As wildfires became an increasing and more costly problem over the last few decades, the Forest Service has been required to fund wildfire suppression activities by borrowing from other parts of its budget, curtailing other important forest management activities, including reducing small timber and brush levels in forest stands that made them more susceptible to wildfires. It was a “Catch 22,” which was fixed in this year’s Omnibus Appropriations bill.
Now the Forest Service and Department of the Interior will be allowed to use natural disaster funding to fight catastrophic wildfires, allowing them to better address other urgent management needs. It almost seems the Forest Service is being rewarded for creating its own natural disasters.
President Trump tweeted on Sunday about “bad environmental regulations” making California wildfires “much worse,” specifically mentioning the need to clear trees from the forest and water resource issues. I won’t comment on the water issues, but as a forestry professor I know he is right about the trees. I’ll bet he got that notion from listening to Westerners who have been complaining about poor forest management on the national forests for decades.
Those environmental regulations surely included the Endangered Species Act (as his administration is proposing changes to it) and probably the National Environmental Policy Act. Both of those laws offer fundamental and invaluable protections to the environment, but they also have become obstructionist tools for environmentalists to limit active forest management on the national forests.
The “bad” aspect of these laws is that they provide an avenue for those opposed to actually harvesting trees to make timber sales nearly impossible to accomplish via prolonged public participation activities, legal challenges and appeals, and immense paperwork requirements. Earlier this summer the Trump administration indicated those are the areas that need to be addressed in terms of new regulations. Secretary of the Interior Ryan Zinke described the more damaging and costly wildfire situation as the “new normal” and as a “status quo” that was unacceptable and promised to work with Congress to craft better “management solutions.”
Many are blaming climate change for the wildfire problem, but it’s more than that. The Forest Service itself has helped create the problem. Forests that need thinning (removal) of small trees and brush have been neglected, making them tinderboxes that burn more often and more intensively. In the mid-1980s it harvested as much as 12.7 billion board feet of timber; last year it was 2.6 billion board feet.
The national forests were originally established to be working forests, not parks and not natural disasters; the intent was for them to be assets, not liabilities, and to produce revenue. The same type forests managed by state agencies actually turn a profit that ends up in trust funds. In the late-1980s timber harvested on the national forests was valued at over a billion dollars; last year it was less than 200 million dollars. Many of those trees not harvested ended up as fuel for the wildfires.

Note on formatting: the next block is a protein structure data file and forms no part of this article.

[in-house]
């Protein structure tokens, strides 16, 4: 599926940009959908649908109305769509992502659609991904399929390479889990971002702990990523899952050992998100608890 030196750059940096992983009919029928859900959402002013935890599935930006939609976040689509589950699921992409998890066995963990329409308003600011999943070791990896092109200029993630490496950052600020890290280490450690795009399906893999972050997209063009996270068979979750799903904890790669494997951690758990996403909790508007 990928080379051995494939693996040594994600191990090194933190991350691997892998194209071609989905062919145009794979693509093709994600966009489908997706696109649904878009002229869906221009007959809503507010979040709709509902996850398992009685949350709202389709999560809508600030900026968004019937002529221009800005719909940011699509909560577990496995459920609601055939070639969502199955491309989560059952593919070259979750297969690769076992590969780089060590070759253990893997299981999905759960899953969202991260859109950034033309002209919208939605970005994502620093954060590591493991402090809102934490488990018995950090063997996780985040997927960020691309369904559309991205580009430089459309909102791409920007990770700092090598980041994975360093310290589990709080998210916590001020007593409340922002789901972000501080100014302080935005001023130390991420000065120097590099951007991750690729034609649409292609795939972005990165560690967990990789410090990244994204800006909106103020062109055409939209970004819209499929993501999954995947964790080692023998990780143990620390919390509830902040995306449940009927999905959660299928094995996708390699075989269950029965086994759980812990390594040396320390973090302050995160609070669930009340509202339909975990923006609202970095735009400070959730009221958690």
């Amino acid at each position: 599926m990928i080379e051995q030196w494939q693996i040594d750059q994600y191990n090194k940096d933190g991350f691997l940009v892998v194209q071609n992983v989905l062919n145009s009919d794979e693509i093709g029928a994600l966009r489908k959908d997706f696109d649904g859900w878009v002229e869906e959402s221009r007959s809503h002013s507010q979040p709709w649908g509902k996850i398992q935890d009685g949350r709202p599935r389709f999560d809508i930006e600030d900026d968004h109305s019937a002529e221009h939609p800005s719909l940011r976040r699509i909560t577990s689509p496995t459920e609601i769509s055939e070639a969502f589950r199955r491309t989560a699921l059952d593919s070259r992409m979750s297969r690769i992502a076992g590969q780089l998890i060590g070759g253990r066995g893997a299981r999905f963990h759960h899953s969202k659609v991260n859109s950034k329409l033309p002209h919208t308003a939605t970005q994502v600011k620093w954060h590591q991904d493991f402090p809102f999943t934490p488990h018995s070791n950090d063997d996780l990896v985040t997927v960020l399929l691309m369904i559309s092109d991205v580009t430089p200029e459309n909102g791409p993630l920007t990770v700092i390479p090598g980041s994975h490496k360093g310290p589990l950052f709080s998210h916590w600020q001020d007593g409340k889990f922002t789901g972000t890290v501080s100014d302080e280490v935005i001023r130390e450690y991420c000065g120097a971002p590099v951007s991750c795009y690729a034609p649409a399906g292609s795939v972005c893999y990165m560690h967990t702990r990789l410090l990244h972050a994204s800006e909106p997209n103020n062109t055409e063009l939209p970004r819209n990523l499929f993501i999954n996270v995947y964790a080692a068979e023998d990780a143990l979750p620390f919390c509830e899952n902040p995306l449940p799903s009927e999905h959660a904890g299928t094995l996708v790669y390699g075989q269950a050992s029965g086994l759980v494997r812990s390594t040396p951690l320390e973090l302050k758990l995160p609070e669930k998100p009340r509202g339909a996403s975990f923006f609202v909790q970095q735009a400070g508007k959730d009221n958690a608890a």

It is not just timber harvesting. Reduction of brush, debris and small trees is usually accomplished by prescribed burning. These are controlled fires that reduce the biomass volume near the ground, so wildfires don’t have a place later to spread to the tree tops. Its nature’s way to lessen the chance of catastrophic fires and it provides ecological benefits to the forest.
But prescribed burning uses fire and produces smoke. Another problem is local government allowing urban areas to encroach too close to dangerous forest boundaries (called the wildland-urban interface). Many of these encroachers are the same environmentalists wanting to be close to nature. They’ll be the first to complain about the smoke of a prescribed fire and they are well-versed on how to use environmental red tape to prevent that smoke. They’re also a big reason the fires have become so costly and that fighting wildfires now involves much emphasis on saving houses.
Dozens of newspaper articles berated Mr. Trump’s remark to “tree clear” to reduce wildfire risk and damage. Even if he would have toed the liberal line and said “due 100 percent to climate change,” the same newspapers would probably just have accused him of creating the climate change. He just can’t win with much of the press. In this case, at least with the trees, he was right on and deserves credit for listening to local concerns in the West.
• Thomas J. Straka is a professor of forestry and environmental conservation at Clemson University in South Carolina.
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